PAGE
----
this is what most impress's me about the breeder, i mean any bad breeder is just going to want to get rid of the puppies as early as possible, and besides shes the breeder, she knows her breed, and shes sociallising the pups very well before they go to there new home

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What do you think???
find out a bit more about her breeding practices but at the moment to me she sems to be a amazingly responsible breeder
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  #14  
Old 10-06-2006, 12:43 PM
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I consider this very good practice on the breeders behalf. She's looking out for her dogs ultimate health and well being. Breeding should not be taken lightly by any means, and she's ensuring that it's left to those who truly know what they're doing. Good for her.
I completely agree, i mean why take the risk of a bad litter being bred, and i'm sure she doesnt de-sex all of the puppies because that would completely take away the reason for her breeding, but i really think she truly cares for her dogs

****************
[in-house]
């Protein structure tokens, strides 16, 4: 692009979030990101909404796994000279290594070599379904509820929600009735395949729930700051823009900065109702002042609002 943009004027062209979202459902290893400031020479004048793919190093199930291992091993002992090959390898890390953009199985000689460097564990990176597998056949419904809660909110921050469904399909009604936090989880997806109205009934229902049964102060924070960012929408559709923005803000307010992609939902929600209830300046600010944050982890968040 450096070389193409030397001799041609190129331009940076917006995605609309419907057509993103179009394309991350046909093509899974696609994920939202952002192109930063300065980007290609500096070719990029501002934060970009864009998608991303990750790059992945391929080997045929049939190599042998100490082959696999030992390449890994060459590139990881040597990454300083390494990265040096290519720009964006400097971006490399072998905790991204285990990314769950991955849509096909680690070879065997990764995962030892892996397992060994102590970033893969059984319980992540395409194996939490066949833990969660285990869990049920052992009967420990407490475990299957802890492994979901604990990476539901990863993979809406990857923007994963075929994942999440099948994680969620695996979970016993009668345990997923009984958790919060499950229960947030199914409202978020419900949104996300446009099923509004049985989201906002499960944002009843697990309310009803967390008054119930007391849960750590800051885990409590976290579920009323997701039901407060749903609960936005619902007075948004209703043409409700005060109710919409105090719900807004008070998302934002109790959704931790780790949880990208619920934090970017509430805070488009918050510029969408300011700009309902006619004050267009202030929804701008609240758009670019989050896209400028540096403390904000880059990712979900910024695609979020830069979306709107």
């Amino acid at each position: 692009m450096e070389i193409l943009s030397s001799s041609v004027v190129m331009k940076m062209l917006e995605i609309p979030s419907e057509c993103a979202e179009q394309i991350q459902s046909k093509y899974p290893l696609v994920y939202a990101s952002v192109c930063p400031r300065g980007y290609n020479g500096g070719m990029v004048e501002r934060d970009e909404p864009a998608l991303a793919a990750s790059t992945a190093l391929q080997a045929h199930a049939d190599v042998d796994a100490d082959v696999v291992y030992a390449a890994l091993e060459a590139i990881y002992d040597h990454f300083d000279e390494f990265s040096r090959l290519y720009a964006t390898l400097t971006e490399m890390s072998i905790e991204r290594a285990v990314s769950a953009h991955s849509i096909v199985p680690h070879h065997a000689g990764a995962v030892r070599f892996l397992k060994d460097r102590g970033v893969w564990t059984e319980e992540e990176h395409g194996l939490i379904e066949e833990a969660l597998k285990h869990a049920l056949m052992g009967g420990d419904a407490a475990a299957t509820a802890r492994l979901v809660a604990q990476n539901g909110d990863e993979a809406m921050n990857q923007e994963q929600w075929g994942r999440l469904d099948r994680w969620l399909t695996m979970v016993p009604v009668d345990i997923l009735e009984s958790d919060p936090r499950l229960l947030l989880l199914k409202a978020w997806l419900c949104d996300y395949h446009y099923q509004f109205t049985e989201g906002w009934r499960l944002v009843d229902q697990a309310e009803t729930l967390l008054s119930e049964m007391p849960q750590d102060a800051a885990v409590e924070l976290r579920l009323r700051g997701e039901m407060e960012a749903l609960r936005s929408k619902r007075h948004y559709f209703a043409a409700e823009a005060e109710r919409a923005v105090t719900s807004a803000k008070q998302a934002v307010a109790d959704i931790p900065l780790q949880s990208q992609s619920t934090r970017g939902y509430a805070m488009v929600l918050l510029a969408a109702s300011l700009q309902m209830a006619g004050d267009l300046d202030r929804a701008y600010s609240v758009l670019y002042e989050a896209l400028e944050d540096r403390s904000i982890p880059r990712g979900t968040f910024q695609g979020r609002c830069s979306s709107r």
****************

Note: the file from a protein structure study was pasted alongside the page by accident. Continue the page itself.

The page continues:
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  #15  
Old 10-06-2006, 02:10 PM
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Originally Posted by stevinski View Post
I completely agree, i mean why take the risk of a bad litter being bred, and i'm sure she doesnt de-sex all of the puppies because that would completely take away the reason for her breeding, but i really think she truly cares for her dogs
If we look back in time, lets say 20 yrs ago. When the Rottie was introduced into Canada and the USA. Well the price for a Pink papered dog was extensive. So with that everyone had to have one. So now people here in our two countries see $$$$$$$$$$$$$$$$$. So now we do not practise the breeding skills as they do in Germany. Here there are no breed wardens.

So with that note the breed it self is being abused an ruined. This does not happen in Germany. There the breed warden servayed the dog and or dogs deemed to be bred together. If in which he /she states no these dogs do not provide the quaility required they then are not bred. Get caught breeding over there with out the breed wardens authority.see what happens.